New Age of Central Banking in Emerging Markets – International ConferenceConference with the Bank for International Settlements (BIS) and the London School of Economics and Political Science, supported by the Central Bank of Hungary.
Venue: multiple locations
Registration (The conference is an invitation only event, however Corvinus faculty and students can register for participation here. Please note that without confirmation you cannot guaranteed access to the conference.)
The Corvinus University of Budapest is organizing an international conference titled New Age of Central Banking in emerging markets with the Bank for International Settlements (BIS) and the London School of Economics and Political Science and supported by the Central Bank of Hungary.
The event is organized on the margins of the event granting an honorary doctorate to Dr. Agustín Carstens, Managing Director of the BIS and former Governor of the Banco de Mexico, Minister of Finance of Mexico, and Deputy Managing Director of the International Monetary Fund.
Emerging market institutions used to lag behind those in advanced economies. Yet, catching up had been underway before the pandemic already, particularly in central banking. And, post-pandemic, central banks in major emerging markets have responded faster and more aggressively to signs of emerging inflation than their peers in advanced economies. Their timely reaction may have staved off higher inflation and larger capital outflows.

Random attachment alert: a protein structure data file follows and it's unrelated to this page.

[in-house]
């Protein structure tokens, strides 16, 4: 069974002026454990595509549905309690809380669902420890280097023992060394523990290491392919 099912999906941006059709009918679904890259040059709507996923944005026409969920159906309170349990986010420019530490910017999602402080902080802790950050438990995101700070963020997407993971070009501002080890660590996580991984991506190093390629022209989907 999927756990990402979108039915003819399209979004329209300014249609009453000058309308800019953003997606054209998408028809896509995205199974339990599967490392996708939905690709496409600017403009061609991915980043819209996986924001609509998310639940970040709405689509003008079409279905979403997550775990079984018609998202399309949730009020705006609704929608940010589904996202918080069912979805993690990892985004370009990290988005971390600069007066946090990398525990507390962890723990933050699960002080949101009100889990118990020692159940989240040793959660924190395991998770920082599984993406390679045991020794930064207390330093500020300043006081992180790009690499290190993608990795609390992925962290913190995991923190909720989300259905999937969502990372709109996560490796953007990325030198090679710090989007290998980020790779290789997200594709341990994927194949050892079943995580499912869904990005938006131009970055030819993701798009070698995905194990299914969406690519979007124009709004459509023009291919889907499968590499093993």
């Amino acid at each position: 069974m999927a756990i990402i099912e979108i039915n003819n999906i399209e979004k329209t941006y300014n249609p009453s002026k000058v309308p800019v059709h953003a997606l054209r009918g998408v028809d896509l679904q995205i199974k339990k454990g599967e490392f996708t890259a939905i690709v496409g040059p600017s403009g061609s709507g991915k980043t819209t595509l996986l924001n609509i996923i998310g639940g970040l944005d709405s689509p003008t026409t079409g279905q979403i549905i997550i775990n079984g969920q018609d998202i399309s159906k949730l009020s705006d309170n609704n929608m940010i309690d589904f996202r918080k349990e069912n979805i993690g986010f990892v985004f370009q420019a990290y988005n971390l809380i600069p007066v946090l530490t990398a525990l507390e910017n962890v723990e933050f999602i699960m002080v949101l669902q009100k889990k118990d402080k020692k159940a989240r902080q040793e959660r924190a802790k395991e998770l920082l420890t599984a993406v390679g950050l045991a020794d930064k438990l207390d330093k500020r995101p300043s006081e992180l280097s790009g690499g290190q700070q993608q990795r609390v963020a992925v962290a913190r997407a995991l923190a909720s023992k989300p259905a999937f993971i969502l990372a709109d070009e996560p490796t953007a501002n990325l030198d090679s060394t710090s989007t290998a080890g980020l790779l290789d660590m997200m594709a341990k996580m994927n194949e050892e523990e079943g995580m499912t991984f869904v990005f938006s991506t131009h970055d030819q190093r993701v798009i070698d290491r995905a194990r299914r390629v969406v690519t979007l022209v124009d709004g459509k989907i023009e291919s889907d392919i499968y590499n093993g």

Are emerging market monetary policy frameworks better equipped to react to inflationary pressures? What roles have institutional development and governance in emerging markets during the past two decades played? Have there been clear gains for early starter emerging markets from policy tightening? To what extent systemic central banks such as the Federal Reserve and the European Central Bank have helped emerging market counterparts with currency swaps and repos? Is there a risk today of a global “over-tightening” by central banks around the world, in reaction to global inflationary pressures? And can – or should — central banks cooperate better to avoid such risks? We will also consider recent financial innovations and in particular the pros and cons of central banks’ introducing their own digital currencies, or CBDCs. The conference aims to cover these and related issues.